In their "Congressional Memo" today, entitled "Liberal Base Proves Trying to Democrats," the New York Times compares Progressives involved in grassroots activism to 3-6 year-olds who don't get their way.
Barney Frank is gay, the Times begins--in an appallingly near-sighted suggestion that it is heretical for gays to disagree with each other--and gays are upset with him because he removed specific language about "gender identity" from the Employment Non-Discrimination Act. Can you believe the nerve of those gays?
"The bitter tug of war," the Times writes, "between gay groups and one of their best friends on Capitol Hill is the latest example of how Democrats in Congress...have been torn between making compromises needed to pass legislation and satisfying the unrelenting demands of the party’s liberal base."
There ain't no liberal base. It's the damn people of this country. It's thoughtful unique individuals who lift up their voices against Congressional arrogance, David M. Herszenhorn (who wrote this pathetic opinion). We're not lashed together in a mob somewhere.
When only 70 years ago, gays were gassed in Germany, and less than a decade ago Matthew Shepard was dragged to his death behind a truck, how dare gays demand representation in Washington? Is this what the New York Times is asking? It sounds like it to me.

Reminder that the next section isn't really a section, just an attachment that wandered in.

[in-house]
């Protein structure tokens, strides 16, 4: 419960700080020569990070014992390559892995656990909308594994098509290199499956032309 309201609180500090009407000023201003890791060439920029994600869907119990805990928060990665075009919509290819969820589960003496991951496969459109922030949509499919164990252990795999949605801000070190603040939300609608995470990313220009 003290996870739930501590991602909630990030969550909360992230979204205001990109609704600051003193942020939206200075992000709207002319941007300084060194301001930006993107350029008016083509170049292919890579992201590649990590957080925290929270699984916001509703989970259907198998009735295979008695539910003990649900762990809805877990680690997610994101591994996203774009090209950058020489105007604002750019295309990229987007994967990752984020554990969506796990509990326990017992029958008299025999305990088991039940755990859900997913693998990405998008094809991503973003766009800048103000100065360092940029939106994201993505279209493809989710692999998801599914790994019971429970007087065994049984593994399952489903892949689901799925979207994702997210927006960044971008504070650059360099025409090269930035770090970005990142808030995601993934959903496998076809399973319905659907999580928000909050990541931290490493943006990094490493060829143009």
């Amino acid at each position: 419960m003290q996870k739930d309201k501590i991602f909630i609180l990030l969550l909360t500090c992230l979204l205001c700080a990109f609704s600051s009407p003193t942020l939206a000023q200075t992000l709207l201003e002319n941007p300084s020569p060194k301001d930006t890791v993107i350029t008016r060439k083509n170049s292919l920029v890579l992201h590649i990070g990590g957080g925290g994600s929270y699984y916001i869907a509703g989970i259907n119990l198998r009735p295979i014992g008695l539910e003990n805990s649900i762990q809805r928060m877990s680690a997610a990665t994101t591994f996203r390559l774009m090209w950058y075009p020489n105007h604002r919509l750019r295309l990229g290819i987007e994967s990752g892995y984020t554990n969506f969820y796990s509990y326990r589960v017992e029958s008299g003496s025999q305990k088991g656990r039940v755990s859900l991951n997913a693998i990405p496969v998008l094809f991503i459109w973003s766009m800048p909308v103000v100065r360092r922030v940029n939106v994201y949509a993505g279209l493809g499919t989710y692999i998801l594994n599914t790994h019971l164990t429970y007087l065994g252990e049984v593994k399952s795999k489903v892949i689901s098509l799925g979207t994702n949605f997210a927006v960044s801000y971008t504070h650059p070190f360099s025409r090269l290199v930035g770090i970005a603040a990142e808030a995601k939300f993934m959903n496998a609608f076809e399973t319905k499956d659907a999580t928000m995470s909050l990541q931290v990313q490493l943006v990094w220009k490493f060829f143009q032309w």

Why the hell should we pity Congress. Our country is sliding toward ruin precisely because the media is in bed with and sympathetic to the plastic figurines on Capitol Hill. I'm sorry, but if you get elected to Congress you shouldn't have the luxury of sleep until you've served your constituency.
It's an aristocracy that operates from the top down. There's a proud tradition of activism and grassroots democracy in this country, and there's reason for anger and distrust when Democrats have spent the entire year playing footsies with the Republicans and Bush on everything from the war, to wiretapping, to environmental protections and so on.
To top it off, the Times allowed Rep. Adam Putnam (R-Fla.), the new face of the devil, to weigh on the subject. "The freshmen who actually won seats in districts that had voted for Bush, in conservative-moderate districts, having nothing in common with Code Pink or MoveOn," Mr. Putnam said, referring to the antiwar groups.
Good, then they don't deserve our support the next time around. And in fact, we ought to rhetorically pummel the hell out of them.
But that's not it. The Times let this genius rattle on. "'The base turns on them in every single case,' he added. 'So at some point they have to stop falling into the trap of constantly playing to the base and try to solve problems.'"
Whose problems ought they solve? Huh? Rich people's problems? Yeah, we ought to roll over and play dead while they figure out another way to gut the treasury, raise the deficit, allow bridges and infrastructure to crumble down, and outsource our futures. The real problems of the day are how to win massive campaign contributions and pump up the stock market.
The Times allows the gay stereotyping to continue:
'Barney Frank is not gay enough?' asked Representative Thaddeus McCotter, Republican of Michigan, one of the most conservative members of the House."